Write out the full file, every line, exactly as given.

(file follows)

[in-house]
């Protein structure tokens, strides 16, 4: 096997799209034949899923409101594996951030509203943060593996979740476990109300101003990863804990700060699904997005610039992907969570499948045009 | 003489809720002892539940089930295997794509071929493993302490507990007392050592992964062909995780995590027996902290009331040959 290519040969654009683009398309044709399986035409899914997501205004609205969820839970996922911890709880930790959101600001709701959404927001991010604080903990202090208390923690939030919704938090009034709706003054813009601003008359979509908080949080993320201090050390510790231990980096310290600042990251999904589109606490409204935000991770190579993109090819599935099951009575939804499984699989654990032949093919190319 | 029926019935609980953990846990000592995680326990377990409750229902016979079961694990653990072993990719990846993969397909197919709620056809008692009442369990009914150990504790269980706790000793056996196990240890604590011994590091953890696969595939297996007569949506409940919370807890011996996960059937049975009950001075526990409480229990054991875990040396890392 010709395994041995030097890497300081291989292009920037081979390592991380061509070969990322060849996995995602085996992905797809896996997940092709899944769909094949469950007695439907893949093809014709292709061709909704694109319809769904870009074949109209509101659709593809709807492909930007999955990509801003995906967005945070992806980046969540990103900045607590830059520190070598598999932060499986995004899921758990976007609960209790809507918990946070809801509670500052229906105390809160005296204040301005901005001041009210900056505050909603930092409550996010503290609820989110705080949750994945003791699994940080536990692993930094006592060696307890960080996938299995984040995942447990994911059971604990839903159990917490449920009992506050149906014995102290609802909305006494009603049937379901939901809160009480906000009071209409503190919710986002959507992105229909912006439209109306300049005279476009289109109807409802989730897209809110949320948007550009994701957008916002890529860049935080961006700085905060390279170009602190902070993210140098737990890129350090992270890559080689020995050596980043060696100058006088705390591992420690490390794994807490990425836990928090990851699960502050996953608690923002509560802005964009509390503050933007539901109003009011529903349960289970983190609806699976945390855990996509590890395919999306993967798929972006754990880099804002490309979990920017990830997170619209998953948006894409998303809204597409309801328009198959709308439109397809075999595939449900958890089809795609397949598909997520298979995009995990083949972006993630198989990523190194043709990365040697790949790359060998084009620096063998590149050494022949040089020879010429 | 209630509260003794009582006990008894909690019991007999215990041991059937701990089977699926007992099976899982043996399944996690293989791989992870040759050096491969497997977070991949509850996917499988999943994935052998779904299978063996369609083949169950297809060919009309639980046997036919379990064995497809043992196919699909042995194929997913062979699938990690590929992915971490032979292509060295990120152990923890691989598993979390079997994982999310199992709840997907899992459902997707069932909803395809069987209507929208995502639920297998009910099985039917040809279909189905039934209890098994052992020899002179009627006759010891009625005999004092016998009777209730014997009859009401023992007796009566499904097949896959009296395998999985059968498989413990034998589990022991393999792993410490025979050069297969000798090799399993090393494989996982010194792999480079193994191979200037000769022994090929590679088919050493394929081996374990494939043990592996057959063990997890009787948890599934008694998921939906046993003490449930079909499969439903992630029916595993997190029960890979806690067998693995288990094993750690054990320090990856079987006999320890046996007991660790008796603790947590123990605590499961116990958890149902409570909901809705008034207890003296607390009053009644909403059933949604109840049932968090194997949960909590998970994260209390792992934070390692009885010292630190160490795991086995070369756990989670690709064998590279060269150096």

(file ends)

[in-house]
């Protein structure tokens, strides 16, 4: 096997799209034949899923409101594996951030509203943060593996979740476990109300101003990863804990700060699904997005610039992907969570499948045009 | 003489809720002892539940089930295997794509071929493993302490507990007392050592992964062909995780995590027996902290009331040959 290519040969654009683009398309044709399986035409899914997501205004609205969820839970996922911890709880930790959101600001709701959404927001991010604080903990202090208390923690939030919704938090009034709706003054813009601003008359979509908080949080993320201090050390510790231990980096310290600042990251999904589109606490409204935000991770190579993109090819599935099951009575939804499984699989654990032949093919190319 | 029926019935609980953990846990000592995680326990377990409750229902016979079961694990653990072993990719990846993969397909197919709620056809008692009442369990009914150990504790269980706790000793056996196990240890604590011994590091953890696969595939297996007569949506409940919370807890011996996960059937049975009950001075526990409480229990054991875990040396890392 010709395994041995030097890497300081291989292009920037081979390592991380061509070969990322060849996995995602085996992905797809896996997940092709899944769909094949469950007695439907893949093809014709292709061709909704694109319809769904870009074949109209509101659709593809709807492909930007999955990509801003995906967005945070992806980046969540990103900045607590830059520190070598598999932060499986995004899921758990976007609960209790809507918990946070809801509670500052229906105390809160005296204040301005901005001041009210900056505050909603930092409550996010503290609820989110705080949750994945003791699994940080536990692993930094006592060696307890960080996938299995984040995942447990994911059971604990839903159990917490449920009992506050149906014995102290609802909305006494009603049937379901939901809160009480906000009071209409503190919710986002959507992105229909912006439209109306300049005279476009289109109807409802989730897209809110949320948007550009994701957008916002890529860049935080961006700085905060390279170009602190902070993210140098737990890129350090992270890559080689020995050596980043060696100058006088705390591992420690490390794994807490990425836990928090990851699960502050996953608690923002509560802005964009509390503050933007539901109003009011529903349960289970983190609806699976945390855990996509590890395919999306993967798929972006754990880099804002490309979990920017990830997170619209998953948006894409998303809204597409309801328009198959709308439109397809075999595939449900958890089809795609397949598909997520298979995009995990083949972006993630198989990523190194043709990365040697790949790359060998084009620096063998590149050494022949040089020879010429 | 209630509260003794009582006990008894909690019991007999215990041991059937701990089977699926007992099976899982043996399944996690293989791989992870040759050096491969497997977070991949509850996917499988999943994935052998779904299978063996369609083949169950297809060919009309639980046997036919379990064995497809043992196919699909042995194929997913062979699938990690590929992915971490032979292509060295990120152990923890691989598993979390079997994982999310199992709840997907899992459902997707069932909803395809069987209507929208995502639920297998009910099985039917040809279909189905039934209890098994052992020899002179009627006759010891009625005999004092016998009777209730014997009859009401023992007796009566499904097949896959009296395998999985059968498989413990034998589990022991393999792993410490025979050069297969000798090799399993090393494989996982010194792999480079193994191979200037000769022994090929590679088919050493394929081996374990494939043990592996057959063990997890009787948890599934008694998921939906046993003490449930079909499969439903992630029916595993997190029960890979806690067998693995288990094993750690054990320090990856079987006999320890046996007991660790008796603790947590123990605590499961116990958890149902409570909901809705008034207890003296607390009053009644909403059933949604109840049932968090194997949960909590998970994260209390792992934070390692009885010292630190160490795991086995070369756990989670690709064998590279060269150096």